If Durham police catch you drinking in the street, it will cost you £90
Money that could otherwise be spent buying you 58 pints in Hatfield College bar
Imagine a world where every time you’re a bit too drunk in public, it costs you £60.
That Orwellian nightmare is now reality thanks to draconian measures from Durham Constabulary.
Durham students have been warned drinking in public will result in a staggering £90 fine, while anyone unable to stand-up will be slapped with a criminal record and a £60 fine.
In an email to Collingwood College, Professor Joe Elliott said: “Police have changed their stance in relation to responding to public displays of intoxication.
“The implication for those found in to be in such a state are potentially very serious.”
An explanation is yet to be provided as to why this has not been enforced before, or why these measures are being brought in now, though students have begun to speculate a link to the spate of tragic student deaths.
Over 15,000 people have called for further river safety measures such as gates, lighting and barriers, including Prime Minister and champion of the North East David Cameron.
In a reply to the Collingwood Principal, second year Charles Bodenham said: “No one would disagree that the past tragic events require immediate action to prevent yet more deaths. However, the procedures that the police have taken are counter intuitive and frankly dangerous.
“The police and emergency services are supposed to act as a safety net for individuals in danger. By criminalising and punishing an activity that is sadly so engrained in the university environment, you are effectively removing the ‘safety net’ designed to help such people.
“Furthermore, I wouldn’t be surprised if more drunk students now opt for the river path on their way home, in the fear that they risk being fined and jeopardising their future employability should they come across a police officer in the safer, well lit areas of the city.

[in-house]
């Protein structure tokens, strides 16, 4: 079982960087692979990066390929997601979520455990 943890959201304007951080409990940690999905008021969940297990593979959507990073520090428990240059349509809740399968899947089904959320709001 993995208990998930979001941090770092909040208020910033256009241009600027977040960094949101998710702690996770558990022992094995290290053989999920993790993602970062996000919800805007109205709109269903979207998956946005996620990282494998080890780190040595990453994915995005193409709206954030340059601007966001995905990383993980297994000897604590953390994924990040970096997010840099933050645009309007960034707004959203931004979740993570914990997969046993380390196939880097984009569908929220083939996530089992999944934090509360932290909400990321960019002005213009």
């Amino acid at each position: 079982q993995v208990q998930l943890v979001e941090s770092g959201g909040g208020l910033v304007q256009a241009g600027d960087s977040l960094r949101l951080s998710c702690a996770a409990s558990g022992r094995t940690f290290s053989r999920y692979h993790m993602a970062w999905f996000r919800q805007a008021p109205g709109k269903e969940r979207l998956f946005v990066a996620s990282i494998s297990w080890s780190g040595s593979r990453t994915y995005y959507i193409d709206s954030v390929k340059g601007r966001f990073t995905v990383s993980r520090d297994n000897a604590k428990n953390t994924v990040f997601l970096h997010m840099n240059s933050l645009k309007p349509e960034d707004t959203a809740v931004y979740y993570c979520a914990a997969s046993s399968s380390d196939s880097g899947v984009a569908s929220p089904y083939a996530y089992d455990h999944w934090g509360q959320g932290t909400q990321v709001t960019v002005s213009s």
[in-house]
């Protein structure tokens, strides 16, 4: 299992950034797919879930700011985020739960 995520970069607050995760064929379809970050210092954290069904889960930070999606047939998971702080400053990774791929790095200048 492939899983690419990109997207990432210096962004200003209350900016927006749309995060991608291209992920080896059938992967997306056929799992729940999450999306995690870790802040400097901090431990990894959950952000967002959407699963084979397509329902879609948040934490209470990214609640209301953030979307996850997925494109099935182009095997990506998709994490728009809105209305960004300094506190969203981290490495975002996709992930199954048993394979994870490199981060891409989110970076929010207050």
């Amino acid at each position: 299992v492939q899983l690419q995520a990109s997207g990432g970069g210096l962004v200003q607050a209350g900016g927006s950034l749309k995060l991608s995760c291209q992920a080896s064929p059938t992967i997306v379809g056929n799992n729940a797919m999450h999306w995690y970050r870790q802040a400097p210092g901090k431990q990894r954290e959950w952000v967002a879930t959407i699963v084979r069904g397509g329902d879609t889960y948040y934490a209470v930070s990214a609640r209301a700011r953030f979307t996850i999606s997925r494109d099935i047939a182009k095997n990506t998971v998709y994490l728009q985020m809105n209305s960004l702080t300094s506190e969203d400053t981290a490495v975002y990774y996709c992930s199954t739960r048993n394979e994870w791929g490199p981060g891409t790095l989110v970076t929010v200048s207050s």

“It shouldn’t need pointing out that merely using the ’stick’ to curb the public displays of intoxication is a naive and disgraceful misuse of power and I for one am shocked that the implications of these policies could have been so incompetently overlooked.”
The henchmen of the regime however focused on student drinking despite evidence showing students are drinking less.
Police policy now reads: “Any person who is found to be drunk and incapable (i.e. unable to get themselves home safely, people who are unable to stand unaided etc.) could be arrested or be given a £60 fine for the offence, once sober.
“This is a recordable offence and could show on any in depth CRB check. Durham City is a DPPO (Designated Public Place Order) area, so it is an offence to drink alcohol or have an opened container whilst in the city. This could amount to a £90 fine.”
Anyone studying Education or Law, where employment pends on a clean legal slate, will no doubt be extra careful about public drinking.
Politics and Economics second year Charlie Capel said: “When students are too drunk and they are in a very vulnerable position, the police shouldn’t be feared.
“Punishing people for being drunk will only force them to take routes home that aren’t patrolled by the police, and give incentive not to seek help when their lives may be in danger.”